TY - JOUR

T1 - Parameters as interacting particles

T2 - 32nd Conference on Neural Information Processing Systems, NeurIPS 2018

AU - Rotskoff, Grant M.

AU - Vanden-Eijnden, Eric

N1 - Funding Information:
We would like to thank Andrea Montanari and Matthieu Wyart for useful discussions regarding the fixed points of gradient flows in the Wasserstein metric. GMR was supported by the James S. McDonnell Foundation. EVE was supported by National Science Foundation (NSF) Materials Research Science and Engineering Center Program Award DMR-1420073; and by NSF Award DMS-1522767.

PY - 2018

Y1 - 2018

N2 - The performance of neural networks on high-dimensional data distributions suggests that it may be possible to parameterize a representation of a given high-dimensional function with controllably small errors, potentially outperforming standard interpolation methods. We demonstrate, both theoretically and numerically, that this is indeed the case. We map the parameters of a neural network to a system of particles relaxing with an interaction potential determined by the loss function. We show that in the limit that the number of parameters n is large, the landscape of the mean-squared error becomes convex and the representation error in the function scales as O(n−1). In this limit, we prove a dynamical variant of the universal approximation theorem showing that the optimal representation can be attained by stochastic gradient descent, the algorithm ubiquitously used for parameter optimization in machine learning. In the asymptotic regime, we study the fluctuations around the optimal representation and show that they arise at a scale O(n−1). These fluctuations in the landscape identify the natural scale for the noise in stochastic gradient descent. Our results apply to both single and multi-layer neural networks, as well as standard kernel methods like radial basis functions.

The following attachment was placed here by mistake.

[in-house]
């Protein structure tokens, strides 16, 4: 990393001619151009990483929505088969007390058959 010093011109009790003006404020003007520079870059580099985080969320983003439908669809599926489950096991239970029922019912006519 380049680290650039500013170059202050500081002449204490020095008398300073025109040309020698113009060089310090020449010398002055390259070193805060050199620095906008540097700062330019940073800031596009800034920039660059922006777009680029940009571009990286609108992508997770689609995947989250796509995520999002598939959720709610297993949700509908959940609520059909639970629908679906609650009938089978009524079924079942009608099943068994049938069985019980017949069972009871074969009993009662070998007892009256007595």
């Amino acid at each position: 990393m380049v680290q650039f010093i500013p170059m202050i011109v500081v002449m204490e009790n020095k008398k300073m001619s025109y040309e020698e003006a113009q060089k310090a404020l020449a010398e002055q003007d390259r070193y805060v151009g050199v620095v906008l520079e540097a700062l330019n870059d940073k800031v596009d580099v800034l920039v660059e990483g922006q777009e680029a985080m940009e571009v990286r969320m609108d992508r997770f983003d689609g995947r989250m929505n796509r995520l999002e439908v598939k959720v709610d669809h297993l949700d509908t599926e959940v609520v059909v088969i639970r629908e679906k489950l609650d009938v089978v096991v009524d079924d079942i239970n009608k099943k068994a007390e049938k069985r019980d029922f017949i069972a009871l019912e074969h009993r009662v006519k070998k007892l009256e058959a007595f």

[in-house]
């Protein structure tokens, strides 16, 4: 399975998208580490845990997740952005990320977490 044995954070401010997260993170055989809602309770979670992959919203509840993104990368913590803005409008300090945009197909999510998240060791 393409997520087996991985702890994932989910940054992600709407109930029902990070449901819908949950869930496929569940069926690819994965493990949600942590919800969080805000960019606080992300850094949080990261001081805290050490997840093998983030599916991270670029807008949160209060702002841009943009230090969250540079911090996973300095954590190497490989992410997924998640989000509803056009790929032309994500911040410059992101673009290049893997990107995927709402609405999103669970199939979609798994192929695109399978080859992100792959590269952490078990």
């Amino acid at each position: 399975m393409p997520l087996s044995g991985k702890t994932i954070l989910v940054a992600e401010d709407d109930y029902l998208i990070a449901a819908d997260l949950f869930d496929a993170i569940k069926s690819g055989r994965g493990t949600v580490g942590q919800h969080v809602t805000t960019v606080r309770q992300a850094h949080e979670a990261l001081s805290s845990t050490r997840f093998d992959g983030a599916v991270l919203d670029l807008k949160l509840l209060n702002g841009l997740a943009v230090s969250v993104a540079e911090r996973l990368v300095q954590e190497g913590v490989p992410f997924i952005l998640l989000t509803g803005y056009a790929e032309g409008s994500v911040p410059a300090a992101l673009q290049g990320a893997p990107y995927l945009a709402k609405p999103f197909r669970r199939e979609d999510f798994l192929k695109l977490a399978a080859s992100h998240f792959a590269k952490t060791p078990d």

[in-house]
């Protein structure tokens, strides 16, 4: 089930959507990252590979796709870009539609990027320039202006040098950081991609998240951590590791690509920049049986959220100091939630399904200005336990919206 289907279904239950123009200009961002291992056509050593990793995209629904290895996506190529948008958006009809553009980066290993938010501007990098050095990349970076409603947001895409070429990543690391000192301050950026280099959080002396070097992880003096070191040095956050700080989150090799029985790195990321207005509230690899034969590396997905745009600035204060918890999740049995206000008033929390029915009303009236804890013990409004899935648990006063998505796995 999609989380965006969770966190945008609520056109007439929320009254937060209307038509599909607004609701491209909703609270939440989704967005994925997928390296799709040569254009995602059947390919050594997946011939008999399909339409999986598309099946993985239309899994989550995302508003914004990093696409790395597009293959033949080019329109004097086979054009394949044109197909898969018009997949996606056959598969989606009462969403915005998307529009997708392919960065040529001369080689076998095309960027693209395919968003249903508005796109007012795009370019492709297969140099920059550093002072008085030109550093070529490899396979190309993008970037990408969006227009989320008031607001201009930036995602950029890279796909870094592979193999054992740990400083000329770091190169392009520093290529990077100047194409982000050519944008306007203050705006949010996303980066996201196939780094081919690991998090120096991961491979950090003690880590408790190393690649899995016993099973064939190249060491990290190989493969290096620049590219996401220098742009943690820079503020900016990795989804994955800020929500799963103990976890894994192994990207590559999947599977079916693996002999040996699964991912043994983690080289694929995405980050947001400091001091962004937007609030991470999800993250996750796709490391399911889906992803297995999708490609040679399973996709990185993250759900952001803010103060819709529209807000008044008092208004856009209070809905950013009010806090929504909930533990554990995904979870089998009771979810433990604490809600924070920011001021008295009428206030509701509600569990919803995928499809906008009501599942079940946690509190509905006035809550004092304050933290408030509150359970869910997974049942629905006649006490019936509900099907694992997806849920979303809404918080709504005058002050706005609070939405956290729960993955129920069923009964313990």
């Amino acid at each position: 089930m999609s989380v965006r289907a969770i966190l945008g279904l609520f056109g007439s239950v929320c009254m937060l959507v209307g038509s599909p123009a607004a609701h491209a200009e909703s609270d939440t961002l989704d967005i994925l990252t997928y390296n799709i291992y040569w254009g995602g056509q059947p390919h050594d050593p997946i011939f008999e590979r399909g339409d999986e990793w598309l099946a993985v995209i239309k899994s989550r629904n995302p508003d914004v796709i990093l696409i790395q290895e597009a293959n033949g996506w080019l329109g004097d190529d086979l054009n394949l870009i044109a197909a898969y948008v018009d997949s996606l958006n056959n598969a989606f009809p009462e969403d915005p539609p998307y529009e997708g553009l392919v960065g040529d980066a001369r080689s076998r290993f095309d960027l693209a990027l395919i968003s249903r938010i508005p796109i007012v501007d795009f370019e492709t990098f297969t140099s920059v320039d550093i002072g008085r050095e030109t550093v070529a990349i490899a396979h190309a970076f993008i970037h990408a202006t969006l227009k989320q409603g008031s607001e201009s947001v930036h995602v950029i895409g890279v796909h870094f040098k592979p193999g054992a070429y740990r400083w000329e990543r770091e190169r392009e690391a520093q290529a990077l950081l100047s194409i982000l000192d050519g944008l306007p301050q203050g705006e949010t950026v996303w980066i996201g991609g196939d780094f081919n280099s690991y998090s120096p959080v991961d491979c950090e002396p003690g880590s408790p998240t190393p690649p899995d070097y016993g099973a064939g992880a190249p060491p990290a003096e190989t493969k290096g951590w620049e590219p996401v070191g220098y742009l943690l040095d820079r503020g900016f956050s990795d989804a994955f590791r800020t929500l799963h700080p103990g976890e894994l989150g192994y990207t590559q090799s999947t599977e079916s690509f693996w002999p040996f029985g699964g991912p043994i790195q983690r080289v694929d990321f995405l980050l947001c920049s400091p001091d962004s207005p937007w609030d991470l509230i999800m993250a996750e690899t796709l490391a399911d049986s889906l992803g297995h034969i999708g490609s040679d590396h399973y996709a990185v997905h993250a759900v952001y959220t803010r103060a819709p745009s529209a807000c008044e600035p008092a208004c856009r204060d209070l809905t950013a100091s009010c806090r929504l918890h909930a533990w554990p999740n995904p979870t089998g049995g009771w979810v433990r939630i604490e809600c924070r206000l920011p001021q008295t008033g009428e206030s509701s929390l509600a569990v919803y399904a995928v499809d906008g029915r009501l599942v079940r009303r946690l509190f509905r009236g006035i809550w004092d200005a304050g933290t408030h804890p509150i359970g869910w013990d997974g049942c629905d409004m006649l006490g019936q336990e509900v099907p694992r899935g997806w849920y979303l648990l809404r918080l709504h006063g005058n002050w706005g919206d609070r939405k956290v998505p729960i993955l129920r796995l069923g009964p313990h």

AB - The performance of neural networks on high-dimensional data distributions suggests that it may be possible to parameterize a representation of a given high-dimensional function with controllably small errors, potentially outperforming standard interpolation methods. We demonstrate, both theoretically and numerically, that this is indeed the case. We map the parameters of a neural network to a system of particles relaxing with an interaction potential determined by the loss function. We show that in the limit that the number of parameters n is large, the landscape of the mean-squared error becomes convex and the representation error in the function scales as O(n−1). In this limit, we prove a dynamical variant of the universal approximation theorem showing that the optimal representation can be attained by stochastic gradient descent, the algorithm ubiquitously used for parameter optimization in machine learning. In the asymptotic regime, we study the fluctuations around the optimal representation and show that they arise at a scale O(n−1). These fluctuations in the landscape identify the natural scale for the noise in stochastic gradient descent. Our results apply to both single and multi-layer neural networks, as well as standard kernel methods like radial basis functions.

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M3 - Conference article

AN - SCOPUS:85064832054

VL - 2018-December

SP - 7146

EP - 7155

JO - Advances in Neural Information Processing Systems

JF - Advances in Neural Information Processing Systems

SN - 1049-5258

Y2 - 2 December 2018 through 8 December 2018

ER -